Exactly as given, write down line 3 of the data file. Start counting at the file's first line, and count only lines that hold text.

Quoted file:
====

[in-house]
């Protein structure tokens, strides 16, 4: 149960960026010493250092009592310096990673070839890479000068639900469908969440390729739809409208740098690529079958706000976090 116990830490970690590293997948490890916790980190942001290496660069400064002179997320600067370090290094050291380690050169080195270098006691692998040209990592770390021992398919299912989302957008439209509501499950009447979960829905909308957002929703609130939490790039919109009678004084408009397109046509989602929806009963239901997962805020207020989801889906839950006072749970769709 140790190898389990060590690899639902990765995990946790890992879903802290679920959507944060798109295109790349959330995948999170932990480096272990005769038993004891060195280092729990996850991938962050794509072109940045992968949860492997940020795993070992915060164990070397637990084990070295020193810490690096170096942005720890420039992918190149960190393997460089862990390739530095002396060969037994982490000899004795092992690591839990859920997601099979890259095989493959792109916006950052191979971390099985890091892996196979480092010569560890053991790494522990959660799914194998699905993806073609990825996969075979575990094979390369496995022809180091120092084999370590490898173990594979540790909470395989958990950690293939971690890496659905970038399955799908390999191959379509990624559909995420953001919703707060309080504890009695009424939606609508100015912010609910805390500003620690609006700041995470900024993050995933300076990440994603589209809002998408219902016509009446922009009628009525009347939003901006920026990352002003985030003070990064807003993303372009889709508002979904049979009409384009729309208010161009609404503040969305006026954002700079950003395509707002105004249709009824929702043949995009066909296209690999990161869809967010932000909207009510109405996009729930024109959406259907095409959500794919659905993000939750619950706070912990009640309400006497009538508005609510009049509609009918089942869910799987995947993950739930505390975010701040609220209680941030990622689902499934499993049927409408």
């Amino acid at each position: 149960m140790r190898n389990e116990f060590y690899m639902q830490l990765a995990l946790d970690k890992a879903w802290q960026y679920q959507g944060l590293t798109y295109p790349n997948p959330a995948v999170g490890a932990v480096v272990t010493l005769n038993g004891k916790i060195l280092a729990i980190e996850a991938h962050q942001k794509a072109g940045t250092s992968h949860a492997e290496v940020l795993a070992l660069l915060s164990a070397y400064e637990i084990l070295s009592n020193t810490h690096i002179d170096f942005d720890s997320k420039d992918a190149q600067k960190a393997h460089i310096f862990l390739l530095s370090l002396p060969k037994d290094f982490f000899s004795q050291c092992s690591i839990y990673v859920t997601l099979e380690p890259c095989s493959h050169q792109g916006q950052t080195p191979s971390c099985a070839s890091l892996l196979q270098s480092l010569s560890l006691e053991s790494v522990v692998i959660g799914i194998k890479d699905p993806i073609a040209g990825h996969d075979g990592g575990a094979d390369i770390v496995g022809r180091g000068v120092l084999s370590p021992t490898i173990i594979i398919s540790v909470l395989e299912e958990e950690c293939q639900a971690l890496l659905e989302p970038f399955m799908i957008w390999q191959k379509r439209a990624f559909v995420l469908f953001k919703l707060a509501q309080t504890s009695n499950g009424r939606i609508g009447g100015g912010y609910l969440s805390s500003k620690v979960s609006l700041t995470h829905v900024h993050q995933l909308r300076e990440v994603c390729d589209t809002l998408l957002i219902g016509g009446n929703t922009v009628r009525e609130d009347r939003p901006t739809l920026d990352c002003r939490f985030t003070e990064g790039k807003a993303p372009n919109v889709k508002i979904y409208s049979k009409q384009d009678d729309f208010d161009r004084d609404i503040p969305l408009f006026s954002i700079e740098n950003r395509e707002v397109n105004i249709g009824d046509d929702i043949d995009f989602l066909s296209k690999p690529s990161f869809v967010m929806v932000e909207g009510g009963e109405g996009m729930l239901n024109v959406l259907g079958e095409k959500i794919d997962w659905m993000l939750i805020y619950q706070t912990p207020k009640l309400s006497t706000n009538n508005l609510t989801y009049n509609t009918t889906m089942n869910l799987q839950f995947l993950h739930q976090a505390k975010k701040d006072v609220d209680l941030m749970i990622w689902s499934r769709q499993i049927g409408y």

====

């Amino acid at each position: 149960m140790r190898n389990e116990f060590y690899m639902q830490l990765a995990l946790d970690k890992a879903w802290q960026y679920q959507g944060l590293t798109y295109p790349n997948p959330a995948v999170g490890a932990v480096v272990t010493l005769n038993g004891k916790i060195l280092a729990i980190e996850a991938h962050q942001k794509a072109g940045t250092s992968h949860a492997e290496v940020l795993a070992l660069l915060s164990a070397y400064e637990i084990l070295s009592n020193t810490h690096i002179d170096f942005d720890s997320k420039d992918a190149q600067k960190a393997h460089i310096f862990l390739l530095s370090l002396p060969k037994d290094f982490f000899s004795q050291c092992s690591i839990y990673v859920t997601l099979e380690p890259c095989s493959h050169q792109g916006q950052t080195p191979s971390c099985a070839s890091l892996l196979q270098s480092l010569s560890l006691e053991s790494v522990v692998i959660g799914i194998k890479d699905p993806i073609a040209g990825h996969d075979g990592g575990a094979d390369i770390v496995g022809r180091g000068v120092l084999s370590p021992t490898i173990i594979i398919s540790v909470l395989e299912e958990e950690c293939q639900a971690l890496l659905e989302p970038f399955m799908i957008w390999q191959k379509r439209a990624f559909v995420l469908f953001k919703l707060a509501q309080t504890s009695n499950g009424r939606i609508g009447g100015g912010y609910l969440s805390s500003k620690v979960s609006l700041t995470h829905v900024h993050q995933l909308r300076e990440v994603c390729d589209t809002l998408l957002i219902g016509g009446n929703t922009v009628r009525e609130d009347r939003p901006t739809l920026d990352c002003r939490f985030t003070e990064g790039k807003a993303p372009n919109v889709k508002i979904y409208s049979k009409q384009d009678d729309f208010d161009r004084d609404i503040p969305l408009f006026s954002i700079e740098n950003r395509e707002v397109n105004i249709g009824d046509d929702i043949d995009f989602l066909s296209k690999p690529s990161f869809v967010m929806v932000e909207g009510g009963e109405g996009m729930l239901n024109v959406l259907g079958e095409k959500i794919d997962w659905m993000l939750i805020y619950q706070t912990p207020k009640l309400s006497t706000n009538n508005l609510t989801y009049n509609t009918t889906m089942n869910l799987q839950f995947l993950h739930q976090a505390k975010k701040d006072v609220d209680l941030m749970i990622w689902s499934r769709q499993i049927g409408y």